One of Premier League’s most blistering attacks is being dragged down by those behind them
Liverpool have structural problems and Klopp must stop blaming individual errors for defeats
Dejan Lovren was gone on 31 minutes, a half-hour horror show against perceived Premier League title rivals at Wembley.
The Croat contributed to Tottenham Hotspur’s opening two goals, both buttressing the opinion he is not quite the level required, both leapt upon by Harry Kane as Liverpool’s Achilles heel was exposed once more.
As has become customary, a team fascinating going forward were frighteningly fragile at the back. On Sunday, Lovren was made the scapegoat. He was not just substituted, he was “hooked”, a phrase conveying a manager’s irritation as much as the player’s inefficacy.
Lovren has erred before this season, most notably against Sevilla last month in the Uefa Champions League. It stretches back further than that.
Since the beginning of last season, the former Southampton man has made more errors (4) in the Premier League than any Liverpool teammate. He teetered again against Tottenham, then trudged away from the action with two thirds of the match still to be played.
Afterwards, Jurgen Klopp stopped short of blaming Lovren and Lovren alone. He maintained the decision was more to help the team cope with a rampant Spurs than sheltering a blatantly tormented player from the eye of a storm.
Klopp did not “want to say anything positive about” his side as a whole. He conceded all criticism was fair.
He has to be included in that, as do the rest of his team. At Wembley, Joel Matip blundered for Tottenham’s third goal. Simon Mignolet, the goalkeeper, flapped at a cross for the fourth. Inadvertently, his decision to rush from his line helped Kane notch the first.
The Belgian has now made 13 errors leading to goals in the Premier League since debuting for Liverpool in 2013. It is three more than anyone else, not just at his club but throughout the division.
It is not the only damning statistic. Liverpool’s 16 goals conceded this season ranks as the worst tally after their opening nine matches of a top-flight campaign in more than half a century.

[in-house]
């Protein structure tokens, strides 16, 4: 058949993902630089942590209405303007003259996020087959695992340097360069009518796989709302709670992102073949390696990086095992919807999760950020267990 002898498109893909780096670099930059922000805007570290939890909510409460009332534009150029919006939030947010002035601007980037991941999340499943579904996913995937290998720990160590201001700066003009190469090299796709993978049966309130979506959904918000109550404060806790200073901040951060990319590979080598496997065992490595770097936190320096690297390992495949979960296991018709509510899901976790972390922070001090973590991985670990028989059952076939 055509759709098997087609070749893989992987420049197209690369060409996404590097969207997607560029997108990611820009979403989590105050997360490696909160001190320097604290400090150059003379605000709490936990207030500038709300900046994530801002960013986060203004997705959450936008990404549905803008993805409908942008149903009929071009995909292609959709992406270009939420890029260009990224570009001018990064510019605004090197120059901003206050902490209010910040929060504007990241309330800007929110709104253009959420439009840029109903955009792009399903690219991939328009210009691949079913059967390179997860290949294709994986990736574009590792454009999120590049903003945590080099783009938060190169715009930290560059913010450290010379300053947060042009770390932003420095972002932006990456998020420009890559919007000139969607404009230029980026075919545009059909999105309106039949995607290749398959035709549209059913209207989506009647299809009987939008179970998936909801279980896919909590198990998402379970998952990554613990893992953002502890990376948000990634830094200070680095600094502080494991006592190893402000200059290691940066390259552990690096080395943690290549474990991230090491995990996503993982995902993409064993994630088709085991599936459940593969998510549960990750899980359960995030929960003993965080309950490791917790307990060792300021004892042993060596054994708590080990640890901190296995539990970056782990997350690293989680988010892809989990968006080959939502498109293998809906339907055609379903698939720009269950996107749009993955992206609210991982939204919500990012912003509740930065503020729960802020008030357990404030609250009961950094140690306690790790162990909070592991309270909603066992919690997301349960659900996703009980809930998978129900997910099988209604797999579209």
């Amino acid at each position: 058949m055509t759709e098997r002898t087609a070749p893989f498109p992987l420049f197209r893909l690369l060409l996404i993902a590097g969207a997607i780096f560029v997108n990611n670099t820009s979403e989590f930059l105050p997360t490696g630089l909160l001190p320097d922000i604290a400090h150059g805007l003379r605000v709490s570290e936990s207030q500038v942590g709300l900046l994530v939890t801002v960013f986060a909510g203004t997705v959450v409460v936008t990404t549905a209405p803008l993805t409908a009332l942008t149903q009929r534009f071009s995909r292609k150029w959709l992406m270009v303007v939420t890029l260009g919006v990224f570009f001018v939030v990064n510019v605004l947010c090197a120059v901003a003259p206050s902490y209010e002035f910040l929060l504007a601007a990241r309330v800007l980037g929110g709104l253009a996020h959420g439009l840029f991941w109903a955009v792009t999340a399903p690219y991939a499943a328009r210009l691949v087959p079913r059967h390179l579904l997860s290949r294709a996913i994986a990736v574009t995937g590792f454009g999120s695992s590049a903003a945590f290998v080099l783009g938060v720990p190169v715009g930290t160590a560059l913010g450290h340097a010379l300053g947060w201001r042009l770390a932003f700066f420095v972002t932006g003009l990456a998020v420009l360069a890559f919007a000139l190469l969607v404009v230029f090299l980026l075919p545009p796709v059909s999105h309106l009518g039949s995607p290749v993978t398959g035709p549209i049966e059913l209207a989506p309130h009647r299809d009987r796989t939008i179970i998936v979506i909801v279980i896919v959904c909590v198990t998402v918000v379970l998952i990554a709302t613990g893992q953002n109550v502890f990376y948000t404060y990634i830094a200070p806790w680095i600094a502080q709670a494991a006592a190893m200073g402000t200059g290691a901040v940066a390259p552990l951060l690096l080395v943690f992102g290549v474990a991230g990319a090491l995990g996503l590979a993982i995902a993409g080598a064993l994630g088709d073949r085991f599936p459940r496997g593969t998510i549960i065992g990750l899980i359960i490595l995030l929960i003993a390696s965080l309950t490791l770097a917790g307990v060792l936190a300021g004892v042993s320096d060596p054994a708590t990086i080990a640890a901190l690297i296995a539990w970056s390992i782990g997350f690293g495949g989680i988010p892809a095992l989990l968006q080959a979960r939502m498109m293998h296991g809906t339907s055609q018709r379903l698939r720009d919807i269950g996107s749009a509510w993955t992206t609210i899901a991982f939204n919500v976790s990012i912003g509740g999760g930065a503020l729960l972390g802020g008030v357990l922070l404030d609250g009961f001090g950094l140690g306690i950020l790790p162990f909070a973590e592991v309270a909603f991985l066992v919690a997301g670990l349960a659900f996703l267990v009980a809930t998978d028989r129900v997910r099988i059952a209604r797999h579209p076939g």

Only Watford, West Ham United, Stoke City, Everton and Crystal Palace have fared worse.
On the road, they have been breached 15 times. No one has conceded more. The next worse, Palace, are three better off. They sit bottom of the table.
Expected to challenge for the top four at least, Liverpool place ninth. With 16 goals conceded and 14 scored, one of the country’s most blistering attacks is being dragged down by those behind them.
It is a collective culpability. Emre Can and Jordan Henderson are busy in central midfield, but neither has the discipline to sit deep, to offer genuine protection to the back line.
Liverpool have sold Mamadou Sakho, arguably their most accomplished centre-half. Knowing they required an upgrade on Lovren, for one, Klopp tracked Virgil van Dijk. Ultimately, it was in vain.
That there was no back-up replacement represents a major miscalculation.
A theme develops. Issues needing addressed have not been. Liverpool remain infuriatingly inconsistent. Klopp has lamented individual mistakes, only to neglect clear structural problems.
He cannot account for Lovren’s liability at the weekend, but more needs to be done when facing set-pieces, or when in direct confrontation with the league’s best teams.
A man typically applauded for his big-game acumen has lost this season to Manchester City and Tottenham. Liverpool conceded nine goals. Looking more broadly, they are seven points worse off than at the same point last season.
Some will point to the fact that Liverpool came into the match with Spurs on the back of two clean sheets. Yet Manchester United showed little penetrating intent, and Maribor are Champions League minnows.
Those two aside, Liverpool’s defensive record is indefensible. Lovren may have emerged as the lightning rod, but it is not only him.
It is up to Klopp and his staff to reinforce their coaching credentials.
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